Milan Mazurek, a member of the Slovak parliament under the Republika party, posted a video in which he states: „Hungary is allegedly violating the rule of law... The real reason is Hungary's conservative politics. Brussels and the liberals cannot stand it.“ The same approach to the situation was taken by Robert Fico, who posted a photo of him and the Hungarian minister of foreign affairs Péter Szijjártó, saying that „if we want common sense to return to Brussels“, partnerships and support are essential. During this meeting, Fico openly criticised sanctions against Russia and said that he would suspend the delivery of weapons to Ukraine if his party (SMER-SD) were to form a government. His strong pro-Russian and anti-EU views seem to resonate strongly with the Hungarian representatives and this kind of open support can be seen as a linking of nationalist tendencies, which in Slovakia "hides" under anti-system behaviour.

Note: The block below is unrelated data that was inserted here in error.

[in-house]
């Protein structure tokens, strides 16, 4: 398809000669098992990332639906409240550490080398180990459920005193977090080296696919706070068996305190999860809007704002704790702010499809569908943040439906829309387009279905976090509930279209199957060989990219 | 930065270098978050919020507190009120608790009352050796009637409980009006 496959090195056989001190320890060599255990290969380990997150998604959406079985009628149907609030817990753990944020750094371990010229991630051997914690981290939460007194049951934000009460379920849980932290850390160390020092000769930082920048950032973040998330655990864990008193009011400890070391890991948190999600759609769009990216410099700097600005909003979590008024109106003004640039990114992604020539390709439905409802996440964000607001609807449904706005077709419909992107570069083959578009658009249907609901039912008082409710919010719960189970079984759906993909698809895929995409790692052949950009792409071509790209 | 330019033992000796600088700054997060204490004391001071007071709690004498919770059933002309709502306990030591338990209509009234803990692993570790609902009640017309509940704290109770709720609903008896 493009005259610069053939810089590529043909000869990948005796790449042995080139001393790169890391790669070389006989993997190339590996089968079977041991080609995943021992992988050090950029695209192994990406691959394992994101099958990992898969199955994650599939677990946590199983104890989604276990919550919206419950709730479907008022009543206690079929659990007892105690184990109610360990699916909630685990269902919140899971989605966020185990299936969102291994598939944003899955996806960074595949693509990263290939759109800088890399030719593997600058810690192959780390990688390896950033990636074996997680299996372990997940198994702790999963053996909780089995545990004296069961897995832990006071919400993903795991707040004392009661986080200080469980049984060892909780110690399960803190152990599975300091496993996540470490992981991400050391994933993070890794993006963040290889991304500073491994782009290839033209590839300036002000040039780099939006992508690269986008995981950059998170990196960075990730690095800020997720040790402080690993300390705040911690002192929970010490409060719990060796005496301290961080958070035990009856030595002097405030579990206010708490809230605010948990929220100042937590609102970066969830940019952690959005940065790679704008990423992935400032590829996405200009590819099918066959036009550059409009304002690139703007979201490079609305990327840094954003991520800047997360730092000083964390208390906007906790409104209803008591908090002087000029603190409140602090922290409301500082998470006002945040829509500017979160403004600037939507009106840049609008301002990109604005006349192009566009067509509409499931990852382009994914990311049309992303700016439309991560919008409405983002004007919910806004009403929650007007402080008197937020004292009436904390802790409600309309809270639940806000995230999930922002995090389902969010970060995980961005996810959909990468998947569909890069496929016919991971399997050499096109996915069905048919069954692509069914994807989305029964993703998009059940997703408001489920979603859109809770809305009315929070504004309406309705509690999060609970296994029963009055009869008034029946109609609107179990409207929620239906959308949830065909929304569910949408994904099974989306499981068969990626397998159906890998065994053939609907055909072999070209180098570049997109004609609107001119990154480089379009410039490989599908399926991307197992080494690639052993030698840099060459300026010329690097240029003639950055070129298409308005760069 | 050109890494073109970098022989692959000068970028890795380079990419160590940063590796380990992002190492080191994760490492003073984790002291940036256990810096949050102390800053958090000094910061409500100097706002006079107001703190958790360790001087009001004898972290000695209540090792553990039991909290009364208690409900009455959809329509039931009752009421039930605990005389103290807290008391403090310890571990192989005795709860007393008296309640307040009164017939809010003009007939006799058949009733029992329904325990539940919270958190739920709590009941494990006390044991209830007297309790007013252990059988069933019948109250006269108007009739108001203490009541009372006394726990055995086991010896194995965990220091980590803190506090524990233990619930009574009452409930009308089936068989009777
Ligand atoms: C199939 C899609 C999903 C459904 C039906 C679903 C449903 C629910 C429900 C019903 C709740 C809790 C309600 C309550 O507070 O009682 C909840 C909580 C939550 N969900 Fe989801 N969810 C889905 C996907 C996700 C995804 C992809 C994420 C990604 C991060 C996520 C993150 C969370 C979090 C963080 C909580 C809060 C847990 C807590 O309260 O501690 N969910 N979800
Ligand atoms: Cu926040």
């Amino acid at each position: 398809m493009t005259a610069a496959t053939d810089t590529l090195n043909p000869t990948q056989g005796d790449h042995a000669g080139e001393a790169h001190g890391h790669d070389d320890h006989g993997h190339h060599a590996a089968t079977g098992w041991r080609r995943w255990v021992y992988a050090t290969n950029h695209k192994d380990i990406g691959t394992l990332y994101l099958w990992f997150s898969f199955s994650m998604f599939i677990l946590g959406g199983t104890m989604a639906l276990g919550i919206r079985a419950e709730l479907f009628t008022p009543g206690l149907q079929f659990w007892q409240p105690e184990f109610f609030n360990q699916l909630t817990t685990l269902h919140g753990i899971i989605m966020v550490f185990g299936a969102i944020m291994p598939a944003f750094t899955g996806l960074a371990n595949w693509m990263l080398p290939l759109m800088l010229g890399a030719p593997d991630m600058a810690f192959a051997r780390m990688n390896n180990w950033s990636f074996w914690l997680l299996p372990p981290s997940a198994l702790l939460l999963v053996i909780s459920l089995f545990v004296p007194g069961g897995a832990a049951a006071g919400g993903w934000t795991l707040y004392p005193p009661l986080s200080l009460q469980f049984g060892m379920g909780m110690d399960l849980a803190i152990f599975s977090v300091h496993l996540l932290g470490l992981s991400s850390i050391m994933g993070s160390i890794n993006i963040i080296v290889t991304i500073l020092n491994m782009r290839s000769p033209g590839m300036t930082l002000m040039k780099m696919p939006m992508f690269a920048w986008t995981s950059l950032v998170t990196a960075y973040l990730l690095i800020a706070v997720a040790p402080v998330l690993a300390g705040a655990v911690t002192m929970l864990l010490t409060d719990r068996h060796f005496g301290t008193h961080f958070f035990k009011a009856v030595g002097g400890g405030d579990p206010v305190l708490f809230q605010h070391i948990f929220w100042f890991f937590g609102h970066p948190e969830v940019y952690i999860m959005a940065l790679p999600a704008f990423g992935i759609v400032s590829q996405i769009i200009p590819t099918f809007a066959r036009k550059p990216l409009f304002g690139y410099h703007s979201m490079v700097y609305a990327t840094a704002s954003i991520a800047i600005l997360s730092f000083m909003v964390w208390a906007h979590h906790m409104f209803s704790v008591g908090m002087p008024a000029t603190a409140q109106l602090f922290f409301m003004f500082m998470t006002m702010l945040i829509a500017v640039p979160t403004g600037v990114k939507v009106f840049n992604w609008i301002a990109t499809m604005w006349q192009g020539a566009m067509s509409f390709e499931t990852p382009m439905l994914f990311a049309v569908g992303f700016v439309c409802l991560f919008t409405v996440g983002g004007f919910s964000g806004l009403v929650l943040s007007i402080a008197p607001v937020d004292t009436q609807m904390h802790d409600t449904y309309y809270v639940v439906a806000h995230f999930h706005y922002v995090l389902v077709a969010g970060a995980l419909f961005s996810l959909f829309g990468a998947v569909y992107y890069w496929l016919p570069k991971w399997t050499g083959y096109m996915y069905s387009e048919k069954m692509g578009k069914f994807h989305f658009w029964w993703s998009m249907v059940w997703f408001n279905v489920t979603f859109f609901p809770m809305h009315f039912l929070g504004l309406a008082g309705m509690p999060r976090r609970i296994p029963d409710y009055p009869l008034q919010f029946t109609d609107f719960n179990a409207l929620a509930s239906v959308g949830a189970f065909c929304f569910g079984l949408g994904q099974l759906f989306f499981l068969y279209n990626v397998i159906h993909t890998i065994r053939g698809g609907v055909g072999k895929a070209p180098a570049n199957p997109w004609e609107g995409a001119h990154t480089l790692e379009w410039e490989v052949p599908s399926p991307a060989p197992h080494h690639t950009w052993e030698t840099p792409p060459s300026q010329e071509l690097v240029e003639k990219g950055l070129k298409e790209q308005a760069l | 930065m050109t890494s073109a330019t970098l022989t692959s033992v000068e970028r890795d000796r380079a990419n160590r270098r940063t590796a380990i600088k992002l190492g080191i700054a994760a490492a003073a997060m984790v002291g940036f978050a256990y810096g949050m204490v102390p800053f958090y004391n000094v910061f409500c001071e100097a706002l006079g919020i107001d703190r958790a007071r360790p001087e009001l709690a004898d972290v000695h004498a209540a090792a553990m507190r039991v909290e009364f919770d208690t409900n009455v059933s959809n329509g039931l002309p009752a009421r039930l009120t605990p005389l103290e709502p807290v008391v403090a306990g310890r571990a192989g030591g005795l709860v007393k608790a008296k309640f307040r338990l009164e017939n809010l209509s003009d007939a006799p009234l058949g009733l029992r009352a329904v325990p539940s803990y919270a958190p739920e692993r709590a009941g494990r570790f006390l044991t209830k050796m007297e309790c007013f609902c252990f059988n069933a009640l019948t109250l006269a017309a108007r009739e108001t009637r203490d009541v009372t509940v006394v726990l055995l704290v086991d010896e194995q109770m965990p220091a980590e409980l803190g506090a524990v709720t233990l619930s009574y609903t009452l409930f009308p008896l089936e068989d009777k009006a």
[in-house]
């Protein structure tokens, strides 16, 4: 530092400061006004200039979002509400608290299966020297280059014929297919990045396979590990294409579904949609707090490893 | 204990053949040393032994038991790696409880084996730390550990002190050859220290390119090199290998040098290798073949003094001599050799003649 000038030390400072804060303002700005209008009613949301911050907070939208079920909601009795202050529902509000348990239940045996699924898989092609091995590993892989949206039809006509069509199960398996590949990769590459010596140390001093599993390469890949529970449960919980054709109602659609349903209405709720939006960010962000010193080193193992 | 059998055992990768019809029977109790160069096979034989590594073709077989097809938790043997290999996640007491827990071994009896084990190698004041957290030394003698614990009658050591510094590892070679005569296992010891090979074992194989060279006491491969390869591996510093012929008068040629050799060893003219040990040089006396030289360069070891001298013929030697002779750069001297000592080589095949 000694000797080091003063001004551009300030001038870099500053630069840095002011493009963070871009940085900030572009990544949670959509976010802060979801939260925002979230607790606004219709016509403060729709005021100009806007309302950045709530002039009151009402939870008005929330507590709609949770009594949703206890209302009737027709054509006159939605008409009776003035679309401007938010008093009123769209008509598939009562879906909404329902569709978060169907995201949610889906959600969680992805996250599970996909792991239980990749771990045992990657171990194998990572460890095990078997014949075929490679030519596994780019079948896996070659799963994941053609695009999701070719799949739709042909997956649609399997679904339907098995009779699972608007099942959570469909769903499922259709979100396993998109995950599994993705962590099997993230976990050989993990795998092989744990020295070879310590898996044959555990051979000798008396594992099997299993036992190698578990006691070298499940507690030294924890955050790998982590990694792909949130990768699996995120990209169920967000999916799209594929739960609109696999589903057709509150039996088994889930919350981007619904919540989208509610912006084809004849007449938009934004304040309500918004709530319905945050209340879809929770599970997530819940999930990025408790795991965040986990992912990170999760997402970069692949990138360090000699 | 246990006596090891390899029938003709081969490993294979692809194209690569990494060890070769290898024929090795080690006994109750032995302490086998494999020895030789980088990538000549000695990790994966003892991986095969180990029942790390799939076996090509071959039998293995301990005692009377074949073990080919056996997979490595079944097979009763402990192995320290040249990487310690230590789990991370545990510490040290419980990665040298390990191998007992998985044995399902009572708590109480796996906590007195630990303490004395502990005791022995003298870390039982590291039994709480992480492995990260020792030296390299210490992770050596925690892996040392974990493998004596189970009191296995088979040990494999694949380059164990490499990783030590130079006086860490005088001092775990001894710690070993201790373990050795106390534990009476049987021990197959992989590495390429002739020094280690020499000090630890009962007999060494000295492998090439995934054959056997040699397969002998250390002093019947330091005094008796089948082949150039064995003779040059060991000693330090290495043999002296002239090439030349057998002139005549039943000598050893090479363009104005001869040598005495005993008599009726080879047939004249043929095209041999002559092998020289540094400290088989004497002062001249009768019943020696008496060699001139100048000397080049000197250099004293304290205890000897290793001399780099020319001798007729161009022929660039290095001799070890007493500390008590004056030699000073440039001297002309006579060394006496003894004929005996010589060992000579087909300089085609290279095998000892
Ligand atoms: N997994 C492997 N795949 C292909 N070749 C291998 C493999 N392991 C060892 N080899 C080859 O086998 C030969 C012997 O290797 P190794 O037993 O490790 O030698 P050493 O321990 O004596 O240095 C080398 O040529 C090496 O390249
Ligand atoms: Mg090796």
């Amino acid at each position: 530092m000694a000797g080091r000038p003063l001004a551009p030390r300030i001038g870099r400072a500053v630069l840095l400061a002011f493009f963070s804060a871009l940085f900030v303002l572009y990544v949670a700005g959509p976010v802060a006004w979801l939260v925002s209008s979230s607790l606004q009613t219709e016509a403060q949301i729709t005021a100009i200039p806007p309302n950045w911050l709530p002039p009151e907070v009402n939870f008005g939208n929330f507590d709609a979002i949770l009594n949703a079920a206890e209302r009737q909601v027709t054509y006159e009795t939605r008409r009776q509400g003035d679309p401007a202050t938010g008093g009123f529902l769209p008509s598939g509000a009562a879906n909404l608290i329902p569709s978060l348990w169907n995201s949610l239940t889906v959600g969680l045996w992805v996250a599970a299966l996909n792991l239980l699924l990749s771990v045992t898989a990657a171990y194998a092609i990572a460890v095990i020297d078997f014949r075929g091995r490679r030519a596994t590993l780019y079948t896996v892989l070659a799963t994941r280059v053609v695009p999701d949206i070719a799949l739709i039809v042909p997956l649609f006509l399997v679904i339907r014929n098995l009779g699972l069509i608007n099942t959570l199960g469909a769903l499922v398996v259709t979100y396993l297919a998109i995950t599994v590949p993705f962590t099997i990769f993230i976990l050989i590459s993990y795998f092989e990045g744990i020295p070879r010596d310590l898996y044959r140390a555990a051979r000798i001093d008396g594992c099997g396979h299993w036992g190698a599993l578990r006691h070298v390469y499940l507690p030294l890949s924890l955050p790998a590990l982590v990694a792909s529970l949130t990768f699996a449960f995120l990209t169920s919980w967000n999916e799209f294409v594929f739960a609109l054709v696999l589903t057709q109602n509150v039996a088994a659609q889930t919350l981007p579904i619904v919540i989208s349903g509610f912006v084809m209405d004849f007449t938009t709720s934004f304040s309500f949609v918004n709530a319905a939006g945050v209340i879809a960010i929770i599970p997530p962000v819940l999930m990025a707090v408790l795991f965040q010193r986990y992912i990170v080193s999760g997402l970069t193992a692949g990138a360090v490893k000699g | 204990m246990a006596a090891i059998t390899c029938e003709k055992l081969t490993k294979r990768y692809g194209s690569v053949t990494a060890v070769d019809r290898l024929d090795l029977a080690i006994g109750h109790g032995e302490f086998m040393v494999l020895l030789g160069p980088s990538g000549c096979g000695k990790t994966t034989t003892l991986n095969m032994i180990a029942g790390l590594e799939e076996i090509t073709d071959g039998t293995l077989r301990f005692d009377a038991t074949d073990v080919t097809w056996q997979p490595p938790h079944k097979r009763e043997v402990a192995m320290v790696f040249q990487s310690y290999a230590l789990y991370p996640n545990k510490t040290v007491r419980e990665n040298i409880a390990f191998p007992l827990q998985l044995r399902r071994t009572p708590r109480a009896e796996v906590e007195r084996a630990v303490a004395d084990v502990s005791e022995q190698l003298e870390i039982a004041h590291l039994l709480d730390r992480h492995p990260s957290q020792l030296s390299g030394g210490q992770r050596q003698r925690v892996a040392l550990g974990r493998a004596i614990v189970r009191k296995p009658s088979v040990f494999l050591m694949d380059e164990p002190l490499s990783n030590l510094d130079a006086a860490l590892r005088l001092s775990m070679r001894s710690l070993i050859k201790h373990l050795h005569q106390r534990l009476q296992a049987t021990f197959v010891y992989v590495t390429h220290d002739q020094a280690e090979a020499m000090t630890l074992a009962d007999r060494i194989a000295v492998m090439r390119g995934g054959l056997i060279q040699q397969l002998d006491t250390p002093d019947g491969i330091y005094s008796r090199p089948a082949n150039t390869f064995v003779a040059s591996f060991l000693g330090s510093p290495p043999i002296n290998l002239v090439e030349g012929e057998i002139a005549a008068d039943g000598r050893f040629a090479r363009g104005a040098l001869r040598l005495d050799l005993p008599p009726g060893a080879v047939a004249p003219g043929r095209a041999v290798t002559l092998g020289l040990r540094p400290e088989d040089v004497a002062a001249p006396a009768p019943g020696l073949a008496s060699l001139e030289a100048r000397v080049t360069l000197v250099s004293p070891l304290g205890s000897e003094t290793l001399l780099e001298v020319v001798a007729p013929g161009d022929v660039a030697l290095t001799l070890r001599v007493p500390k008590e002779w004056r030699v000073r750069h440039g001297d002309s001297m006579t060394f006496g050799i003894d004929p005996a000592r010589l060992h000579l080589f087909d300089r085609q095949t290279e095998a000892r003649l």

In addition to politicians, various disinformation media jumped to the issue. They are uncritically sharing the statements of Viktor Orbán and selectively choosing one-sided information, thus villainising the EU and Ukraine. In a broader context, Hungary with its firm anti-Ukrainian stance is seen as a role model for many pro-Russian disinformation actors and an inspiration for condemning EU policies.
Disinformers have adopted the rhetoric of Viktor Orbán